A total of 130 social scientists from various countries in Southeast Asia participated in the International Conference on Southeast Asian Studies (ICSEAS) held at UGM. The conference, which was initiated by the Publisher and Publication Board (BPP) UGM discussed seven main topics, including democracy, food security, poverty, and welfare. The conference was held for for two days from October 13 to 14, 2016.
British historian, Prof. Dr. Peter Carey, who was the keynote speaker at the conference focused on the development of Indonesia in the last 15 years. He said two major challenges faced by Indonesia today are about corruption and politicization of religion. In terms of corruption, according to the man, Indonesia has suffered a loss of Rp205 trillion in the year of 2001 to 2015, but only 11 percent or Rp22 trillion has been recouped through the judicial process. "The number of missing is equivalent to the entire budget for the construction of 871 kilometers of toll roads and new roads," said Peter Carey at the ICSEAS at the Graduate School of UGM, Friday (14/10).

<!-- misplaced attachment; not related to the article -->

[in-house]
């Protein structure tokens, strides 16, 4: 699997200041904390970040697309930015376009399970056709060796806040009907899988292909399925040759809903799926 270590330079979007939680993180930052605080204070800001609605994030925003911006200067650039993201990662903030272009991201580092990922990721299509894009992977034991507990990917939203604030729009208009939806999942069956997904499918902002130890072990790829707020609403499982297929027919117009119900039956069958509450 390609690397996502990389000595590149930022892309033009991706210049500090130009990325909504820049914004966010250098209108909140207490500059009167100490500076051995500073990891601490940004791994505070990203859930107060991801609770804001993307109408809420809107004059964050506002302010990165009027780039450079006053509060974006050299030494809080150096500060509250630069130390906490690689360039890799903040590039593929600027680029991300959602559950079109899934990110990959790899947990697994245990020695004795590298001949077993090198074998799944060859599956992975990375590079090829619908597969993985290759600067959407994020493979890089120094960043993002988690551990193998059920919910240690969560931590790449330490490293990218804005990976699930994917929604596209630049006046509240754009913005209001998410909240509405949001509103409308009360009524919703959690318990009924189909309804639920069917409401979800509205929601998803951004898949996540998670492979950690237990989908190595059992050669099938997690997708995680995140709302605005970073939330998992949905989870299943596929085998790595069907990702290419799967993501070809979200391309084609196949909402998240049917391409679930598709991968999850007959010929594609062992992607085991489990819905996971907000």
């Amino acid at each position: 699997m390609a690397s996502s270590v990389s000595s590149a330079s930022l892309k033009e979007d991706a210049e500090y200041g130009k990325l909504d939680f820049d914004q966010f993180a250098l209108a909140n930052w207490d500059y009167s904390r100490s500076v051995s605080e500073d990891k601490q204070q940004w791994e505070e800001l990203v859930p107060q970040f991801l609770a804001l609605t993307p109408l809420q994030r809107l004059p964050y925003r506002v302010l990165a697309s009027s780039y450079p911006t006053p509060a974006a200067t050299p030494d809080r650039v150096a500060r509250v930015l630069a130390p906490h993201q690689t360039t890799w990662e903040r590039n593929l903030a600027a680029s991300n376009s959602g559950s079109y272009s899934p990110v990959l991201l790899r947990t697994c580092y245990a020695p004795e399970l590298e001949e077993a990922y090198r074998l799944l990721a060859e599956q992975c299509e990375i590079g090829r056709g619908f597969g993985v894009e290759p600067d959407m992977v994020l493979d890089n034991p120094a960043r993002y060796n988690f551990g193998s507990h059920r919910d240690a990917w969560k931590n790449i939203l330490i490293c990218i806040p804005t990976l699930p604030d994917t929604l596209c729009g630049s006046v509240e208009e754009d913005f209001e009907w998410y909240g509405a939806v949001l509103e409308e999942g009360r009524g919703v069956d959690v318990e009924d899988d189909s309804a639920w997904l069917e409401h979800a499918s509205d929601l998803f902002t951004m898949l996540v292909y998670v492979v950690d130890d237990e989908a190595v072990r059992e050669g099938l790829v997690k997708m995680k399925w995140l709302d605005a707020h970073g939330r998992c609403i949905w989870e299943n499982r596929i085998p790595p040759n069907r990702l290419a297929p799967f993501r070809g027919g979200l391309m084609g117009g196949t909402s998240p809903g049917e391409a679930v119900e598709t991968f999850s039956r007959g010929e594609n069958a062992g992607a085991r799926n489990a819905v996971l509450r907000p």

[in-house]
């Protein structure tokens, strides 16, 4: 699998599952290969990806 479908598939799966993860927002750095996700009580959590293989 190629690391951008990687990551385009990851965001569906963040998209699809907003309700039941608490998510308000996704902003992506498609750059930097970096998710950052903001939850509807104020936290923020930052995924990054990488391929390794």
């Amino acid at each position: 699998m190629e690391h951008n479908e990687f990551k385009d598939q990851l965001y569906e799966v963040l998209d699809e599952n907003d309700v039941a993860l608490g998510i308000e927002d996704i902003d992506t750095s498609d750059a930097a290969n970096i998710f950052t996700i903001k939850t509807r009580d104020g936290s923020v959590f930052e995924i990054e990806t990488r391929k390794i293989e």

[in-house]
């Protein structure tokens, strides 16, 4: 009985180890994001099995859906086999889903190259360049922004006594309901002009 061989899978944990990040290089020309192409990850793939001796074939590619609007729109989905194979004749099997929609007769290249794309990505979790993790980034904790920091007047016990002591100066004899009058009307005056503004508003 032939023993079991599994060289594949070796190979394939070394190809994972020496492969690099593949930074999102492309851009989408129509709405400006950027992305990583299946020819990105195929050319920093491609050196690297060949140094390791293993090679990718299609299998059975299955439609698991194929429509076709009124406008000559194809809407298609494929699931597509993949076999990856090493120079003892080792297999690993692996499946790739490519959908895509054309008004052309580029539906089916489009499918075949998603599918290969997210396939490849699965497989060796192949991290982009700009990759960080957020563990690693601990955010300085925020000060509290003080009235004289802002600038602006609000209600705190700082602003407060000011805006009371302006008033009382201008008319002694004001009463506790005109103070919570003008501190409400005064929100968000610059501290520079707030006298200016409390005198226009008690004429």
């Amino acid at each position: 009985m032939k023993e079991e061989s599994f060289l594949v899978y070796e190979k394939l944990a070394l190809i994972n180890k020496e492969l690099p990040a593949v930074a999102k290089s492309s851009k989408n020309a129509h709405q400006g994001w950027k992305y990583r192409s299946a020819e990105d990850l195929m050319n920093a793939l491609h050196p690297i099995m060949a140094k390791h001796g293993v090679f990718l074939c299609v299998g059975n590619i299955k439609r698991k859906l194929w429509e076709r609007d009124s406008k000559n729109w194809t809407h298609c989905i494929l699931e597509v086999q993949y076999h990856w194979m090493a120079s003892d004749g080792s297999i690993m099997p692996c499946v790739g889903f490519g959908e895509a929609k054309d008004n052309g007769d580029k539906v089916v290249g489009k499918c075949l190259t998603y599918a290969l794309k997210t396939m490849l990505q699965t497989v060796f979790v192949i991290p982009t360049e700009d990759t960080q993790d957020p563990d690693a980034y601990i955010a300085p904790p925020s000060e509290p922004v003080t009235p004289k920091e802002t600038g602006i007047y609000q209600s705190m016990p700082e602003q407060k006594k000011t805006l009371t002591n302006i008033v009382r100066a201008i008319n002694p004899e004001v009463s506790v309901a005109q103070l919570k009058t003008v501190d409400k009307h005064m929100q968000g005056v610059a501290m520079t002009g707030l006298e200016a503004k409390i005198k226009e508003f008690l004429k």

The highest corruption rate, he said, happened in the civil and corporate environments. According to Carey, steps can be taken to suppress corruption by eradicating permissive mental state of corruption within the bureaucracy, the company and in the community.
What Indonesia is facing today, said Peter, is similar to what England has faced in the 18th century, when the government was experiencing corrupted institutions and striving to create effective government by implementing modern administration in order to avoid corruption.
Meanwhile, anthropologist, Prof. PM Laksono, highlighted the need to introduce local wisdom in developing the diversity of food in accordance with the wisdom of the people. It was said by Laksono since he reputed the current food policy tends to be partial and still focuses on the availability and consumption only, "The increase in food production capacity is almost neglected," said Laksono.
ICSEAS committee chairman, Dr. Pujo Semedi, said the conference was to offer ideas and open up alternative research that can be developed by researchers in the Southeast Asia region. According to Pujo, Southeast Asia’s long journey through the transition from the colonial period to independence offers a broad range of knowledge that could be explored further. "These researchers contribute in developing issues in Southeast Asia," he said. (UGM / adelily)